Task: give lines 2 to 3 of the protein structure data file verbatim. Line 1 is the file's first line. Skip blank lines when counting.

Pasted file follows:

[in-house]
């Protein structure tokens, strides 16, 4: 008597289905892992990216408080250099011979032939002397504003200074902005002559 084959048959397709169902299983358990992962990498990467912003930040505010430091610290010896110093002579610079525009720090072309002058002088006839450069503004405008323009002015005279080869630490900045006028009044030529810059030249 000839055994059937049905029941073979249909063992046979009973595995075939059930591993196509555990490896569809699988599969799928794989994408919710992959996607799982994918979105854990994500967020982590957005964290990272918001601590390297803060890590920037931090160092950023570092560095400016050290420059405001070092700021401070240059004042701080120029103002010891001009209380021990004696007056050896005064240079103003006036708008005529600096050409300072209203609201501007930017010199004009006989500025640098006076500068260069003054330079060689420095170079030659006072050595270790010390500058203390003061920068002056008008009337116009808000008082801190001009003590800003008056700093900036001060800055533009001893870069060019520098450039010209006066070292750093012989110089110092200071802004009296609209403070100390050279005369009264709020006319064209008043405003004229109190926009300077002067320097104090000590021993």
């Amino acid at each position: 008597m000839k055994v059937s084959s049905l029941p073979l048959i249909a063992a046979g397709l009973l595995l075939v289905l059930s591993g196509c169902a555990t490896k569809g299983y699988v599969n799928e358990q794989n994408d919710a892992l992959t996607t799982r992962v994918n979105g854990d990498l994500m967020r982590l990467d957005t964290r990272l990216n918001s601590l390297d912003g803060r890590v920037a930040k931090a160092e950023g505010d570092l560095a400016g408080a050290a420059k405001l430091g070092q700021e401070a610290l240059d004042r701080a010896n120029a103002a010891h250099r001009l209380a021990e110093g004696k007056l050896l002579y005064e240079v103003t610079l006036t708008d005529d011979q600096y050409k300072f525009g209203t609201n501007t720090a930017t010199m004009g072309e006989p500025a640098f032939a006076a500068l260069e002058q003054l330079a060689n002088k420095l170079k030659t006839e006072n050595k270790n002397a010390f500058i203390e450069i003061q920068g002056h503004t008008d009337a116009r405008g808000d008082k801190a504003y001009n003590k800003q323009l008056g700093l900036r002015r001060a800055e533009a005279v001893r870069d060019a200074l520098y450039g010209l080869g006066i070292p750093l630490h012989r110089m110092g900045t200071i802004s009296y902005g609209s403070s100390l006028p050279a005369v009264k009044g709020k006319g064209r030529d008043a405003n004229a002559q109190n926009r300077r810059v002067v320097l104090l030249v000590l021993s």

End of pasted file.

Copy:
């Protein structure tokens, strides 16, 4: 008597289905892992990216408080250099011979032939002397504003200074902005002559 084959048959397709169902299983358990992962990498990467912003930040505010430091610290010896110093002579610079525009720090072309002058002088006839450069503004405008323009002015005279080869630490900045006028009044030529810059030249 000839055994059937049905029941073979249909063992046979009973595995075939059930591993196509555990490896569809699988599969799928794989994408919710992959996607799982994918979105854990994500967020982590957005964290990272918001601590390297803060890590920037931090160092950023570092560095400016050290420059405001070092700021401070240059004042701080120029103002010891001009209380021990004696007056050896005064240079103003006036708008005529600096050409300072209203609201501007930017010199004009006989500025640098006076500068260069003054330079060689420095170079030659006072050595270790010390500058203390003061920068002056008008009337116009808000008082801190001009003590800003008056700093900036001060800055533009001893870069060019520098450039010209006066070292750093012989110089110092200071802004009296609209403070100390050279005369009264709020006319064209008043405003004229109190926009300077002067320097104090000590021993």
């Amino acid at each position: 008597m000839k055994v059937s084959s049905l029941p073979l048959i249909a063992a046979g397709l009973l595995l075939v289905l059930s591993g196509c169902a555990t490896k569809g299983y699988v599969n799928e358990q794989n994408d919710a892992l992959t996607t799982r992962v994918n979105g854990d990498l994500m967020r982590l990467d957005t964290r990272l990216n918001s601590l390297d912003g803060r890590v920037a930040k931090a160092e950023g505010d570092l560095a400016g408080a050290a420059k405001l430091g070092q700021e401070a610290l240059d004042r701080a010896n120029a103002a010891h250099r001009l209380a021990e110093g004696k007056l050896l002579y005064e240079v103003t610079l006036t708008d005529d011979q600096y050409k300072f525009g209203t609201n501007t720090a930017t010199m004009g072309e006989p500025a640098f032939a006076a500068l260069e002058q003054l330079a060689n002088k420095l170079k030659t006839e006072n050595k270790n002397a010390f500058i203390e450069i003061q920068g002056h503004t008008d009337a116009r405008g808000d008082k801190a504003y001009n003590k800003q323009l008056g700093l900036r002015r001060a800055e533009a005279v001893r870069d060019a200074l520098y450039g010209l080869g006066i070292p750093l630490h012989r110089m110092g900045t200071i802004s009296y902005g609209s403070s100390l006028p050279a005369v009264k009044g709020k006319g064209r030529d008043a405003n004229a002559q109190n926009r300077r810059v002067v320097l104090l030249v000590l021993s």